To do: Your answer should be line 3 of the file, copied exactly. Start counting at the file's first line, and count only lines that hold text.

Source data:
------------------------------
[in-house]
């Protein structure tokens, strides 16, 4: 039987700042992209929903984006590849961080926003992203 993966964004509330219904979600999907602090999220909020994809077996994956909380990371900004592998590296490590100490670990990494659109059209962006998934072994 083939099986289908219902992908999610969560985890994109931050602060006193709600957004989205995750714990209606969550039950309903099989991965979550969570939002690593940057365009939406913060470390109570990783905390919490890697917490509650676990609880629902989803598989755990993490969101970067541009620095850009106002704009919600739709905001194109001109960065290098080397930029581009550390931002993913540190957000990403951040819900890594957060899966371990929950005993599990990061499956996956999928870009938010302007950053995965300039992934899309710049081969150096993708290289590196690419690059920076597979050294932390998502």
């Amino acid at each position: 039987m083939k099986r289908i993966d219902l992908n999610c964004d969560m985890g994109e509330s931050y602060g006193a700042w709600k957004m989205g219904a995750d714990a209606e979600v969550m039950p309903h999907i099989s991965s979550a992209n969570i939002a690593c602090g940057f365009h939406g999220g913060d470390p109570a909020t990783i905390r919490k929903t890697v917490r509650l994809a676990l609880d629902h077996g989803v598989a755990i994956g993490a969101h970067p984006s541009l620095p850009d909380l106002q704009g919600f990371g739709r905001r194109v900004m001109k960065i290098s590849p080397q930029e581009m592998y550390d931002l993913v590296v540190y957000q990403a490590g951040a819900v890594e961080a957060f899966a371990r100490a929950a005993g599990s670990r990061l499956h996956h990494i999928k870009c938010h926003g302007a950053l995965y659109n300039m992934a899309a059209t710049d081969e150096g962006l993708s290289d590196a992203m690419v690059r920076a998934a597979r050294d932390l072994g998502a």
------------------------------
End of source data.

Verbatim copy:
């Amino acid at each position: 039987m083939k099986r289908i993966d219902l992908n999610c964004d969560m985890g994109e509330s931050y602060g006193a700042w709600k957004m989205g219904a995750d714990a209606e979600v969550m039950p309903h999907i099989s991965s979550a992209n969570i939002a690593c602090g940057f365009h939406g999220g913060d470390p109570a909020t990783i905390r919490k929903t890697v917490r509650l994809a676990l609880d629902h077996g989803v598989a755990i994956g993490a969101h970067p984006s541009l620095p850009d909380l106002q704009g919600f990371g739709r905001r194109v900004m001109k960065i290098s590849p080397q930029e581009m592998y550390d931002l993913v590296v540190y957000q990403a490590g951040a819900v890594e961080a957060f899966a371990r100490a929950a005993g599990s670990r990061l499956h996956h990494i999928k870009c938010h926003g302007a950053l995965y659109n300039m992934a899309a059209t710049d081969e150096g962006l993708s290289d590196a992203m690419v690059r920076a998934a597979r050294d932390l072994g998502a």